Effort to change appeal requirements stalls / Bitcoin Pizza descends on SF
It's Wednesday, May 19.
Hey there, San Francisco.
For almost a year now, Chronicle columnist Heather Knight has been sounding the alarm on a local law that gives one person the power to stop a city transit project. During the pandemic, for instance, two individuals were able to delay projects like Slow Streets and efforts to reconfigure roads for Covid testing sites.
Knight wrote that “city officials spent more than 100 hours, worth tens of thousands of dollars in staff time, defending each [appeal].” And in the cases she followed, including Slow Streets, all appeals were rejected in the end.
“With fewer frivolous appeals, staff could instead spend time on the city’s recovery,” SFMTA director Jeffrey Tumlin told Knight back in November.
To set a higher bar for an appeal hearing to take place, Supervisor Matt Haney and Mayor London Breed introduced legislation that would require 50 signatures from residents, instead of one. Breed’s spokesperson Jeff Cretan called it “common-sense legislation.”
But on Monday, Supervisors Aaron Peskin and Dean Preston, who are a part of the board’s land-use committee, “tabled it, refusing to send it to the full board for a discussion,” Knight wrote in her most recent column.
Peskin called it a “solution looking for a problem,” saying that fewer than 20 appeals come to the board each year. Knight wrote that both Peskin and Preston also “point[ed] out that the same people who support the legislation might one day want to appeal a proposal” themselves.
Breed’s spokesperson Cretan said: “It’s really challenging when we talk about changing the status quo in San Francisco, and we can’t even get these tailored solutions to get rid of bureaucracy approved.”
Knight’s sign-off is probably how many people were left feeling. “Ah, City Hall politics,” she wrote. “Isn’t it grand?”
And with that… onto some more news…
🎨 A new mural, titled “Queeroes,” will replace the controversial fnnch honey bears that once lined the southwestern wall of San Francisco’s LGBT Center on Market Street. The artists, Juan Manuel Carmona and Simón Malvaez, hope to have it completed by June 1, the first day of Pride Month. (Datebook)
😔 A Wednesday morning house fire in Cole Valley left one person dead. And on Tuesday evening, around 7 pm, a hit-and-run collision killed a 29-year-old pedestrian near the intersection of Polk and Hayes Streets. Three others were hospitalized. (NBC Bay Area / SF Bay)
🚨 The SFPD has asked for the public’s help in finding 32-year-old resident Robert Newt, who they believe to be a suspect in Saturday’s two deadly shootings in the Potrero Hill area. The police described Newt as “armed and extremely dangerous.” As the Chronicle noted, releasing both a suspect’s name and photo before an arrest was rare, given the department’s effort to prevent racial bias. But, given the circumstances, the SFPD said that it was “permitted.” (Chronicle)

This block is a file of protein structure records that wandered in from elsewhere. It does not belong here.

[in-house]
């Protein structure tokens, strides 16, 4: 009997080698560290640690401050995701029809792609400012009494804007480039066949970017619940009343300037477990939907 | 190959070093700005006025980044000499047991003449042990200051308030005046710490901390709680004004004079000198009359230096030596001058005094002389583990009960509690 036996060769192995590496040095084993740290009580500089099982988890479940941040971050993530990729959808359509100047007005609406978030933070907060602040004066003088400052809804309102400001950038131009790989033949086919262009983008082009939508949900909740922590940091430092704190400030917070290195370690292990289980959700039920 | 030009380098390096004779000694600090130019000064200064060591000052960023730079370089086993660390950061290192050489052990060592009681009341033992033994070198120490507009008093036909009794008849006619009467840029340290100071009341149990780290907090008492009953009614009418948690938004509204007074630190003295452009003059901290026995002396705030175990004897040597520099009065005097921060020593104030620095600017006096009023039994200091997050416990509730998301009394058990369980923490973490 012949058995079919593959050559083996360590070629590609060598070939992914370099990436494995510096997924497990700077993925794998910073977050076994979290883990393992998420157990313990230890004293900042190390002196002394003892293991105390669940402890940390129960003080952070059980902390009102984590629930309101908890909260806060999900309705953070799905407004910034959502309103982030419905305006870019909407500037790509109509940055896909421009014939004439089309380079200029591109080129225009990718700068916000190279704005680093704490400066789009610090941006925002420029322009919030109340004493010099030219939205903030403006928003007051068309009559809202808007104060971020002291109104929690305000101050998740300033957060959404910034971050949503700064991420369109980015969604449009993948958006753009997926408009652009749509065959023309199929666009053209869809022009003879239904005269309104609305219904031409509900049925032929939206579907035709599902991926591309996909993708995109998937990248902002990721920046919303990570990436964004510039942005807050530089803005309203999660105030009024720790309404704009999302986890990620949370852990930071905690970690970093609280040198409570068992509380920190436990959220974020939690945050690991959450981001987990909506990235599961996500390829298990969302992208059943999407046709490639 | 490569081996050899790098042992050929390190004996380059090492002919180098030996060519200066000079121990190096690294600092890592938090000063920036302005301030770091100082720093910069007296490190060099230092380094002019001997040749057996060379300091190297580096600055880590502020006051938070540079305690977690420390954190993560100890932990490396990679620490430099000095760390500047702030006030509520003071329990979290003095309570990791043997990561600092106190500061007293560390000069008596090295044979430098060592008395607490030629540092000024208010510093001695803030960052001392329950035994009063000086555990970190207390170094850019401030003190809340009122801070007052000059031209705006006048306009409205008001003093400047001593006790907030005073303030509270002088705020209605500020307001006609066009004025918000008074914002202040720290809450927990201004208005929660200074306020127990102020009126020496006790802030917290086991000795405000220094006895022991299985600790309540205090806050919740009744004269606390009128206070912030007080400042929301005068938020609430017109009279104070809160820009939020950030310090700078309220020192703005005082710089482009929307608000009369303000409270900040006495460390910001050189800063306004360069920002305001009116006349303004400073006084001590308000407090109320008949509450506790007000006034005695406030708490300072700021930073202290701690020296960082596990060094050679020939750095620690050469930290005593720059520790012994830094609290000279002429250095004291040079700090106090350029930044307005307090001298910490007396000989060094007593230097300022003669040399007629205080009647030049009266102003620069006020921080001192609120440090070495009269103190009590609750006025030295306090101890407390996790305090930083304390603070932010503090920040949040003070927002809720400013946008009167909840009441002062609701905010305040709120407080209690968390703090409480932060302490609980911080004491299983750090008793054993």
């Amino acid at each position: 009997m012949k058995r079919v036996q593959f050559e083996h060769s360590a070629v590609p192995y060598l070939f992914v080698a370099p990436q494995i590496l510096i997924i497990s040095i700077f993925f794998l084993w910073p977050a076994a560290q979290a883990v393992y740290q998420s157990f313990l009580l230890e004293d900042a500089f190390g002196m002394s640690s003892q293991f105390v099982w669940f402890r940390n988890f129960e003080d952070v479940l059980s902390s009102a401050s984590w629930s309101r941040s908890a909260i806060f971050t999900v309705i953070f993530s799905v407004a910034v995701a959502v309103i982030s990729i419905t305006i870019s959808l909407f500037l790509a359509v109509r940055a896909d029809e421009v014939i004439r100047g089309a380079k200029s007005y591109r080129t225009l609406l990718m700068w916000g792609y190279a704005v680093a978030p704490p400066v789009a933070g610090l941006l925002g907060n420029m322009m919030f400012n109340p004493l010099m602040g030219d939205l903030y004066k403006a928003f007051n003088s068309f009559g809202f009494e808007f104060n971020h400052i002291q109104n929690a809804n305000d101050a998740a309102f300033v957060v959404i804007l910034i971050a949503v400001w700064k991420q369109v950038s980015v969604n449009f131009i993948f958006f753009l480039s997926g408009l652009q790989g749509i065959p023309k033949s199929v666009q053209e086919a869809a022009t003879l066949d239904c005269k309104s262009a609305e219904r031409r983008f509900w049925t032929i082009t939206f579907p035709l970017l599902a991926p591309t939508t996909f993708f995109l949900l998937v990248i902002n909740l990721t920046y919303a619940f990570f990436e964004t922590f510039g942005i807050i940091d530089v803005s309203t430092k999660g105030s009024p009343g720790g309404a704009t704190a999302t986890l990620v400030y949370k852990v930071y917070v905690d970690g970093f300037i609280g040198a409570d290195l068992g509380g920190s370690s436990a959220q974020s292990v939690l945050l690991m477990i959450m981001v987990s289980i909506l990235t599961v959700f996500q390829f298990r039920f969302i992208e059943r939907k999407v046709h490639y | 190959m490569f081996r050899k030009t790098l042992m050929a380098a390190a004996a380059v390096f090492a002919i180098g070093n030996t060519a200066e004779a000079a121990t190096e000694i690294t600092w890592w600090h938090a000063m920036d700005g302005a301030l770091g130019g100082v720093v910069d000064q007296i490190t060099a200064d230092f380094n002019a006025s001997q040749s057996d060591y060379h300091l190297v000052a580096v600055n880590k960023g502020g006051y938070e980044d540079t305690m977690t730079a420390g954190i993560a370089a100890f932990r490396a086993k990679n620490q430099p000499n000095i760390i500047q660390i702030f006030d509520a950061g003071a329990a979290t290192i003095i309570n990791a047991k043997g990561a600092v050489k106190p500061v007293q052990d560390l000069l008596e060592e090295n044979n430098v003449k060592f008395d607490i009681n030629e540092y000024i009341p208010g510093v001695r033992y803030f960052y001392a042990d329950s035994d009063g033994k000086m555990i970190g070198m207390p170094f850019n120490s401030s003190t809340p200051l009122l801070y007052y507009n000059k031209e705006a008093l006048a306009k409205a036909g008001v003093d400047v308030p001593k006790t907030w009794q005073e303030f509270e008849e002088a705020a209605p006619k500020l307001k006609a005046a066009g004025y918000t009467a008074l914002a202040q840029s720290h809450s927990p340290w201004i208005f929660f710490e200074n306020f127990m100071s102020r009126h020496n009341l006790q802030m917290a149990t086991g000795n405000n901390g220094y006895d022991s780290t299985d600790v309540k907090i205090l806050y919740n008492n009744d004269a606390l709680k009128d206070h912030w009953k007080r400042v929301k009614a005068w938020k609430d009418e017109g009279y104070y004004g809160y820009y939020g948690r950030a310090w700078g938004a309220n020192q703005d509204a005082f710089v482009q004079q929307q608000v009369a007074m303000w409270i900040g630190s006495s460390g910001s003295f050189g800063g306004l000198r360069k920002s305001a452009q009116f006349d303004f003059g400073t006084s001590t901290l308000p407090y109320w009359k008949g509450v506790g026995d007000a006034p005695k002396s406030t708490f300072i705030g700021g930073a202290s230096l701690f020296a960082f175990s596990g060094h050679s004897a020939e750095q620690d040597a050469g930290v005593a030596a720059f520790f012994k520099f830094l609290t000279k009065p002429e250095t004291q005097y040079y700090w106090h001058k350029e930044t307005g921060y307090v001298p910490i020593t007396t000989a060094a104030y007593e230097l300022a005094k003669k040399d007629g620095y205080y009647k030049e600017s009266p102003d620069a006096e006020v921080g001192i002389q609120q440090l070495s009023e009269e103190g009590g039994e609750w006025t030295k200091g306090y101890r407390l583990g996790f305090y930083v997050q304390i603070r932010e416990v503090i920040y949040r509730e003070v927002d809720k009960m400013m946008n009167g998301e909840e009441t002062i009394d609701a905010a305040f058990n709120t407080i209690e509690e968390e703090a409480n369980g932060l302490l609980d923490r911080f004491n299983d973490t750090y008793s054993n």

☕️ Retired Giants’ right fielder Hunter Pence told the Chronicle on Wednesday that he and his wife Alexis are happily living in San Francisco and have no plans to move out of the city. The Pence’s also have a specialty coffee endeavor called Pineapple Labs that they’ll be showcasing at a pop-up event this weekend near Oracle Park. (Chronicle)
🏀 A reminder that the Warriors take on the Los Angeles Lakers at 7 pm tonight. If the Warriors win this “play-in” game, they’ll enter this year’s NBA playoffs as a 7-seed and take on 2-seed Phoenix Suns. If they lose, it sets off a series of confusing scenarios that you can read more about here.
Did you know, as legend has it, the first person to use Bitcoin in a real-world transaction bought two Papa John’s pizzas for 10,000 BTC? That’s a lotta Bitcoin.
To celebrate the 11th anniversary of this transaction, crypto writer Anthony Pompliano created a project called “Bitcoin Pizza,” which is partnering with local pizzerias in major cities across the US for one week (May 22-29) to create pies like “Satoshi’s Favorite,” “No Keys, No Cheese,” and “Capital Greens.”
In a promotional video, Pompliano said that 100% of the profits from the pilot will be donated to a Bitcoin developers’ fund. “Not only are you getting tasty food, but you’re also supporting a local, small business and Bitcoin developers around the world,” Pompliano said.
Ken Holman, who owns Eagle Pizzeria, told me on Wednesday that he got a call from “a guy in New York” recently who told him about the promotion and he thought it was a good deal. Holman said Bitcoin Pizza will take a flat $5 fee for each order, even if someone buys three or four pizzas.
“It was a pretty good incentive,” Holman said. “I mean, you can make some good money.”
Participating businesses were given Bitcoin Pizza take-out boxes, a tablet for receiving orders, and instructions for making the pies. When assembling the “Laser Eyes” pizza, for instance, pepperoni’s are to be placed in the shape of Bitcoin’s logo. “I better get practicing!” Holman said.
When asked if he had any interest in Bitcoin or other cryptocurrencies, Holman said no and that he “doesn’t understand it.”
He does, however, collect baseball cards and has seen the value on them soar.
“I’ve got some beautiful Mays cards and I’m not believing the numbers,” Holman said. “I’m just like, ‘Wow!’”
That’s all for today! Thanks so much for reading y’all and we’ll see you tomorrow. - Nick B.